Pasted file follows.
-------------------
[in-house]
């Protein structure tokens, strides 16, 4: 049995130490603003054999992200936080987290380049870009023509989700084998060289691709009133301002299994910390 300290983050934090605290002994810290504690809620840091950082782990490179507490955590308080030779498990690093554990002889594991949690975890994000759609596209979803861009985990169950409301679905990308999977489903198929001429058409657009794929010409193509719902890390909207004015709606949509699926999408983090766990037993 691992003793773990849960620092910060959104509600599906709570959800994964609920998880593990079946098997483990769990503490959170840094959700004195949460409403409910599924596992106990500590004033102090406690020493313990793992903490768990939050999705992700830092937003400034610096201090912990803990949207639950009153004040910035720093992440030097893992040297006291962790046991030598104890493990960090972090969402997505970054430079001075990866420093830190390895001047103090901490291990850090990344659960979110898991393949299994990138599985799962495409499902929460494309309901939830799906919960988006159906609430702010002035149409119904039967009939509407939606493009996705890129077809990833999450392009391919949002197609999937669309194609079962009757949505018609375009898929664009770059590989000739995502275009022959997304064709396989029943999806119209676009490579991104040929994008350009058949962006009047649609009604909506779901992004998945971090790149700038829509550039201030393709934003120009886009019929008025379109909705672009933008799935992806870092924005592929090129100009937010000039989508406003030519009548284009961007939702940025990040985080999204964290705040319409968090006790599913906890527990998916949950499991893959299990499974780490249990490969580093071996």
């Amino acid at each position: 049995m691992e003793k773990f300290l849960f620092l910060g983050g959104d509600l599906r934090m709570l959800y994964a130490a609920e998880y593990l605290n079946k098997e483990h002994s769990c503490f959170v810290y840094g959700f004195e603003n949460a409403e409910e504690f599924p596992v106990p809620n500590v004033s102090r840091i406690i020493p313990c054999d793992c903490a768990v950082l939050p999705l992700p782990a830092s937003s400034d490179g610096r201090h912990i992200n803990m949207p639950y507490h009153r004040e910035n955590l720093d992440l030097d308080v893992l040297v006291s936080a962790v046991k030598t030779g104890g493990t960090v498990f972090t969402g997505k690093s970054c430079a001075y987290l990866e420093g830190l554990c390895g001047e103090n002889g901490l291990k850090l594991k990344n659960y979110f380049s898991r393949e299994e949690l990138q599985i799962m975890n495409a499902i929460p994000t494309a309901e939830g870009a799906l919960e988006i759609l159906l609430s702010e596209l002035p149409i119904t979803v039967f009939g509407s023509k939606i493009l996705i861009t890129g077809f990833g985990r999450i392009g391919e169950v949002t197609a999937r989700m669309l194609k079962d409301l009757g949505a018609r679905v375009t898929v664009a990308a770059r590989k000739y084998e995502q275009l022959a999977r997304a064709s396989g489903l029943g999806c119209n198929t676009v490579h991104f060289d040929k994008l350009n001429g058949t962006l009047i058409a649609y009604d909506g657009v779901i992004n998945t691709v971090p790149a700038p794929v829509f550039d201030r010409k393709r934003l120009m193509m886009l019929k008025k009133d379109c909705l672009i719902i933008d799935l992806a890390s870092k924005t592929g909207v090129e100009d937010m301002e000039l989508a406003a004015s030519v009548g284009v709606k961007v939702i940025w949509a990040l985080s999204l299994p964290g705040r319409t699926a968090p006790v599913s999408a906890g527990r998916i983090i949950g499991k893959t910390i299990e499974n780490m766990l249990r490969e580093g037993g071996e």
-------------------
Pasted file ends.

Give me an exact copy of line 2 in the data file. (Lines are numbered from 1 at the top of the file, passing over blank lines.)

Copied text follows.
């Protein structure tokens, strides 16, 4: 049995130490603003054999992200936080987290380049870009023509989700084998060289691709009133301002299994910390 300290983050934090605290002994810290504690809620840091950082782990490179507490955590308080030779498990690093554990002889594991949690975890994000759609596209979803861009985990169950409301679905990308999977489903198929001429058409657009794929010409193509719902890390909207004015709606949509699926999408983090766990037993 691992003793773990849960620092910060959104509600599906709570959800994964609920998880593990079946098997483990769990503490959170840094959700004195949460409403409910599924596992106990500590004033102090406690020493313990793992903490768990939050999705992700830092937003400034610096201090912990803990949207639950009153004040910035720093992440030097893992040297006291962790046991030598104890493990960090972090969402997505970054430079001075990866420093830190390895001047103090901490291990850090990344659960979110898991393949299994990138599985799962495409499902929460494309309901939830799906919960988006159906609430702010002035149409119904039967009939509407939606493009996705890129077809990833999450392009391919949002197609999937669309194609079962009757949505018609375009898929664009770059590989000739995502275009022959997304064709396989029943999806119209676009490579991104040929994008350009058949962006009047649609009604909506779901992004998945971090790149700038829509550039201030393709934003120009886009019929008025379109909705672009933008799935992806870092924005592929090129100009937010000039989508406003030519009548284009961007939702940025990040985080999204964290705040319409968090006790599913906890527990998916949950499991893959299990499974780490249990490969580093071996």